A political fight is brewing in Washington over proposed changes to the way the Internet is regulated in the United States. One side wants rules to forgo plans to charge extra for certain heavy users. The other side says new regulations will slow the economic growth sparked by the Internet. Both sides say their particular approach encourages continued innovation.
Earlier this year, regulators proposed big changes in the way the Internet operates in the United States.
The Federal Communications Commission voted to offer a plan that could allow Internet Service Providers like AT&T, Verizon and Comcast to make deals with companies like Google and Facebook to provide them with faster paths for their content to consumers.
The plan is opposed by consumer groups, some Web companies, a majority of people questioned in a University of Delaware study, and U.S. President Barack Obama.
“Ever since the Internet was created, it has been organized around basic principles of openness, fairness and freedom. There are no gatekeepers deciding which sites you get to access, there are no toll roads on the information superhighway. This set of principles, the idea of net neutrality, has unleashed the power of the Internet and given innovators the chance to thrive. Abandoning these principles would end the Internet as we know it," said the president.
The Federal Communications Commission is an independent regulator, so Obama cannot just order the commissioners to make changes. On Monday, he tried to persuade them to regulate consumer broadband services like a public utility.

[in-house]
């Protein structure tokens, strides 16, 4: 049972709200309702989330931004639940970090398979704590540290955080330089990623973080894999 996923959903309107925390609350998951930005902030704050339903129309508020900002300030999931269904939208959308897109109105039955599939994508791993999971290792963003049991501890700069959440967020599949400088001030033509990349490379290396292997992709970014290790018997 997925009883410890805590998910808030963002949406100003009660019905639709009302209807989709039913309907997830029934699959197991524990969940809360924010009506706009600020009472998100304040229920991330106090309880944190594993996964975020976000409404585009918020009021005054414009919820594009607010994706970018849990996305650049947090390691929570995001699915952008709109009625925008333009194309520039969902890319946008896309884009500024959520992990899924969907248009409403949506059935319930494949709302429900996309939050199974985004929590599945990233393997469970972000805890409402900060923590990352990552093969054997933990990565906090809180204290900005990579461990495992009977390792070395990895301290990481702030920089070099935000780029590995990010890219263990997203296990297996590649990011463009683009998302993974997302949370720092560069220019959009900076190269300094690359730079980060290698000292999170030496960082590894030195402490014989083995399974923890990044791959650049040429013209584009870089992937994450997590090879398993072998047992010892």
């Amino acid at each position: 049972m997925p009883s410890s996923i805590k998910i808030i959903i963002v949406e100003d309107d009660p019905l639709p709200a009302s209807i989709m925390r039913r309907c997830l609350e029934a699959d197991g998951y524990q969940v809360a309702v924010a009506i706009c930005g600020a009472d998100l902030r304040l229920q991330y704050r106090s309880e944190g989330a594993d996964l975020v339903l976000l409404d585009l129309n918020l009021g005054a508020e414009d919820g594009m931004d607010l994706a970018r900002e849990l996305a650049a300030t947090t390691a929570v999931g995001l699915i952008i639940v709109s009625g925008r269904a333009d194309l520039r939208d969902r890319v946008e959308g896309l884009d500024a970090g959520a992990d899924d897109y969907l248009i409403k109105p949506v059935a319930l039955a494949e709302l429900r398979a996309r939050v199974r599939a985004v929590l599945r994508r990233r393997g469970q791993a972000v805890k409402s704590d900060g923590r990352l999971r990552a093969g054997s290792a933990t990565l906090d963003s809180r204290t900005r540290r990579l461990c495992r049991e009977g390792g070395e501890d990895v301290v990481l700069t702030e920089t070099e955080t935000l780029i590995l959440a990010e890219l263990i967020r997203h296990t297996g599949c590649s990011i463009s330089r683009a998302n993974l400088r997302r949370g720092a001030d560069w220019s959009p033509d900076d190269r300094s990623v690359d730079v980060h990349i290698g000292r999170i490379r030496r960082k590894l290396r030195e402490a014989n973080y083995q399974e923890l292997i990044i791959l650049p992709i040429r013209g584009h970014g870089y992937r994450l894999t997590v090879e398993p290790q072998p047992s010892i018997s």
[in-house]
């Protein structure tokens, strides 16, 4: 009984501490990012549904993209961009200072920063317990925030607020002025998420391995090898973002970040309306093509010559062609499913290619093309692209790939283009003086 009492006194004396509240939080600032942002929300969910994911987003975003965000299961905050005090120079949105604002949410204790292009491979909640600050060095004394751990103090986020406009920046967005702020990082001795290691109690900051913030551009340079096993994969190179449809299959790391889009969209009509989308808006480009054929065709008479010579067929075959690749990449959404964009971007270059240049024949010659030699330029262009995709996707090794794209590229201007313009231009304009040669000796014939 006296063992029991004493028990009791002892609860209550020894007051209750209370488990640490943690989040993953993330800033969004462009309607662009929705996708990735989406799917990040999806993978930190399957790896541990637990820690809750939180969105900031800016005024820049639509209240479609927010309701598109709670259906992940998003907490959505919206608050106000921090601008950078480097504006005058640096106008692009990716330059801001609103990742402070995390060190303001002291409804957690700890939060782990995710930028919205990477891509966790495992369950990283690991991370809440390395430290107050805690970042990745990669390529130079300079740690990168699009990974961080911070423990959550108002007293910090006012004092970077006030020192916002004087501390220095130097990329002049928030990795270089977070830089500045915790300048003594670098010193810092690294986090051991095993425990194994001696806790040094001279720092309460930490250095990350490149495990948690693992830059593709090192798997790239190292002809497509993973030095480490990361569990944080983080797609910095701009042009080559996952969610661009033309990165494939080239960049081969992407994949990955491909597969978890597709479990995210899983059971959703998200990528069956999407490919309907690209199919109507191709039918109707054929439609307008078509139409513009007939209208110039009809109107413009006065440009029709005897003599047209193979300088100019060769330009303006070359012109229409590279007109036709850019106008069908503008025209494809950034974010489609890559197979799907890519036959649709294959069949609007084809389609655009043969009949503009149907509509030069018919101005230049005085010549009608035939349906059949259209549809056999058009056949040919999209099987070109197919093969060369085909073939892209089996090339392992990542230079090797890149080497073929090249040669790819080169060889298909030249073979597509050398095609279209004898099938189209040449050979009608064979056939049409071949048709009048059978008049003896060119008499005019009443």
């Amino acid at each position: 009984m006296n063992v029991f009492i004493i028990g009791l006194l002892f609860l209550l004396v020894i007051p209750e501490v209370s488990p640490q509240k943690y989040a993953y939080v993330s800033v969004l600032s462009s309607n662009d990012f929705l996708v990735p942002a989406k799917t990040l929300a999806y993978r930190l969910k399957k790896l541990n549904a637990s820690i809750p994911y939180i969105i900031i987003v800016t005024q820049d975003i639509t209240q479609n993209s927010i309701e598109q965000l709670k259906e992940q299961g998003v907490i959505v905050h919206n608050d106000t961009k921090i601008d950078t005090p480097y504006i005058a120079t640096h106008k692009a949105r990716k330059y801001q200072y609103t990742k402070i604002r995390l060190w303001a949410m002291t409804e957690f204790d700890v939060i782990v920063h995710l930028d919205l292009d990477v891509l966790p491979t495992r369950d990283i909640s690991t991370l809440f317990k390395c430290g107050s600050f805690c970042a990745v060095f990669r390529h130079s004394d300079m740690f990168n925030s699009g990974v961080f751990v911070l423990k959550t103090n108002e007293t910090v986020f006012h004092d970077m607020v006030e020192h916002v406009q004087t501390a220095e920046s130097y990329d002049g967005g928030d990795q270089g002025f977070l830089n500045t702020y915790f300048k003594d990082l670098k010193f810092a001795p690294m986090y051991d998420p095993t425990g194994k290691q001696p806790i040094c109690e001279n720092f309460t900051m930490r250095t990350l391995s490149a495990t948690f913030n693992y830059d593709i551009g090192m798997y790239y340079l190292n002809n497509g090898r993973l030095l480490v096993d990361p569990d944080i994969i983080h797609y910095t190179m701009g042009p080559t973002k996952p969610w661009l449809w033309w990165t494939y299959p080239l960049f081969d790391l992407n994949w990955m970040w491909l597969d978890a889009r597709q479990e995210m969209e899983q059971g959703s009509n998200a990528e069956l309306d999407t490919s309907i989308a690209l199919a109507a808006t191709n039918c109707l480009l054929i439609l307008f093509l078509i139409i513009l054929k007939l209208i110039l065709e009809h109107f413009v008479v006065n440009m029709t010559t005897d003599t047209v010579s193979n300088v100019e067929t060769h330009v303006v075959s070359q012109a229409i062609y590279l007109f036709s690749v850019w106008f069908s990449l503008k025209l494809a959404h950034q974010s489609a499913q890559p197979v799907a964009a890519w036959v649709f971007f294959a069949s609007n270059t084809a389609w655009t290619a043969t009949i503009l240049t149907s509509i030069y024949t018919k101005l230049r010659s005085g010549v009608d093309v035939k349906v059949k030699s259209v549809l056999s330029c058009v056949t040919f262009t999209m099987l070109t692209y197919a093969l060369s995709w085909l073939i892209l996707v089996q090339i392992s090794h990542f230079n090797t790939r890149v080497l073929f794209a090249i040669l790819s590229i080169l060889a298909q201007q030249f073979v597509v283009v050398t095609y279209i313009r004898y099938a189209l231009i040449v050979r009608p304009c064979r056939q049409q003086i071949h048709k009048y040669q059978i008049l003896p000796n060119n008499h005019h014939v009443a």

Concerns over changes
Economist and former FCC Commissioner Harold Furchtgott-Roth, said this industry contributes hundreds of billions of dollars to the economy, and calls new regulations unnecessary and unwise.
"American online companies are the leading online companies in the world in practically every field. I think that is in part a result of our lighter regulatory approach relative to a lot of other countries," said Furchtgott-Roth.
He said proposals to regulate the Internet as if it was a phone company would interfere in many decisions -- like pricing and relations with customers -- that are better left to the entrepreneurs who run the business.
The former regulator said even the threat of new rules discourages the investments needed to sustain the innovation that turned the Internet into an engine of economic growth. Many of his views on Internet regulation are shared by some Republican members of Congress and the U.S. Chamber of Commerce, which speaks for many major businesses.
The issue seems likely to be one that regulators, the courts and Congress will fight over in the months ahead.